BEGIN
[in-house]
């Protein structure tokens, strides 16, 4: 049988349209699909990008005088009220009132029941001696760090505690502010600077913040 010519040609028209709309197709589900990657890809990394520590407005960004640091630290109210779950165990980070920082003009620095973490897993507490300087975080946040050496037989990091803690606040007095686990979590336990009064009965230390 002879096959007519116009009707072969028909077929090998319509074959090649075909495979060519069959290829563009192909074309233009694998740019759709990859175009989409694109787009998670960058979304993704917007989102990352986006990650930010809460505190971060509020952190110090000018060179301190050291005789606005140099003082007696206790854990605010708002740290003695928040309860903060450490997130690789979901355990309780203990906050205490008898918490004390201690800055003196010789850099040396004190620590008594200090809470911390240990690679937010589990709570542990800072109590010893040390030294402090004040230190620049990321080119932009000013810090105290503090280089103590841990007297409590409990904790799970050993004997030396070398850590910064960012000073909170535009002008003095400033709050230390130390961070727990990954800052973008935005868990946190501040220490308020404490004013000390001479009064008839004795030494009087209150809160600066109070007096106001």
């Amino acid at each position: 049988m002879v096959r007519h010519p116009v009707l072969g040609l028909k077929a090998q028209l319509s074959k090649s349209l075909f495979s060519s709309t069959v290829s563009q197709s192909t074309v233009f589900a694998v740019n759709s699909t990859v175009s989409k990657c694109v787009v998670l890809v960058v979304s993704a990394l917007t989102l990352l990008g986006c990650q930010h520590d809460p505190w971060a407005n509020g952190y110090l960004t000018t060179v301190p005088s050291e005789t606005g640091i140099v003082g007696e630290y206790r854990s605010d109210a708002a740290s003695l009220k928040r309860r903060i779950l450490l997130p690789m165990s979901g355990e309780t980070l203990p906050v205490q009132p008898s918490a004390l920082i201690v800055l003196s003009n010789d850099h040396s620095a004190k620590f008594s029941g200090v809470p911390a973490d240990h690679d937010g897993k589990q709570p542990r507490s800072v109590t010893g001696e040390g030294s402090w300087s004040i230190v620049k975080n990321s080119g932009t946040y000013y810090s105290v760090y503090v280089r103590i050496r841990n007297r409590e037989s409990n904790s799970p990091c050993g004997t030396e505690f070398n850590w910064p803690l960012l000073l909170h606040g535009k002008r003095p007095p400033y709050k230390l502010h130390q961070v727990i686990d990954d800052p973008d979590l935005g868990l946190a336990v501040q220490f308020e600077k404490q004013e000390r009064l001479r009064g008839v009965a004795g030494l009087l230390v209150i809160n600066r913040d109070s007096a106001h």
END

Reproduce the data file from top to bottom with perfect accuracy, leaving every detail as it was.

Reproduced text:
[in-house]
């Protein structure tokens, strides 16, 4: 049988349209699909990008005088009220009132029941001696760090505690502010600077913040 010519040609028209709309197709589900990657890809990394520590407005960004640091630290109210779950165990980070920082003009620095973490897993507490300087975080946040050496037989990091803690606040007095686990979590336990009064009965230390 002879096959007519116009009707072969028909077929090998319509074959090649075909495979060519069959290829563009192909074309233009694998740019759709990859175009989409694109787009998670960058979304993704917007989102990352986006990650930010809460505190971060509020952190110090000018060179301190050291005789606005140099003082007696206790854990605010708002740290003695928040309860903060450490997130690789979901355990309780203990906050205490008898918490004390201690800055003196010789850099040396004190620590008594200090809470911390240990690679937010589990709570542990800072109590010893040390030294402090004040230190620049990321080119932009000013810090105290503090280089103590841990007297409590409990904790799970050993004997030396070398850590910064960012000073909170535009002008003095400033709050230390130390961070727990990954800052973008935005868990946190501040220490308020404490004013000390001479009064008839004795030494009087209150809160600066109070007096106001």
């Amino acid at each position: 049988m002879v096959r007519h010519p116009v009707l072969g040609l028909k077929a090998q028209l319509s074959k090649s349209l075909f495979s060519s709309t069959v290829s563009q197709s192909t074309v233009f589900a694998v740019n759709s699909t990859v175009s989409k990657c694109v787009v998670l890809v960058v979304s993704a990394l917007t989102l990352l990008g986006c990650q930010h520590d809460p505190w971060a407005n509020g952190y110090l960004t000018t060179v301190p005088s050291e005789t606005g640091i140099v003082g007696e630290y206790r854990s605010d109210a708002a740290s003695l009220k928040r309860r903060i779950l450490l997130p690789m165990s979901g355990e309780t980070l203990p906050v205490q009132p008898s918490a004390l920082i201690v800055l003196s003009n010789d850099h040396s620095a004190k620590f008594s029941g200090v809470p911390a973490d240990h690679d937010g897993k589990q709570p542990r507490s800072v109590t010893g001696e040390g030294s402090w300087s004040i230190v620049k975080n990321s080119g932009t946040y000013y810090s105290v760090y503090v280089r103590i050496r841990n007297r409590e037989s409990n904790s799970p990091c050993g004997t030396e505690f070398n850590w910064p803690l960012l000073l909170h606040g535009k002008r003095p007095p400033y709050k230390l502010h130390q961070v727990i686990d990954d800052p973008d979590l935005g868990l946190a336990v501040q220490f308020e600077k404490q004013e000390r009064l001479r009064g008839v009965a004795g030494l009087l230390v209150i809160n600066r913040d109070s007096a106001h």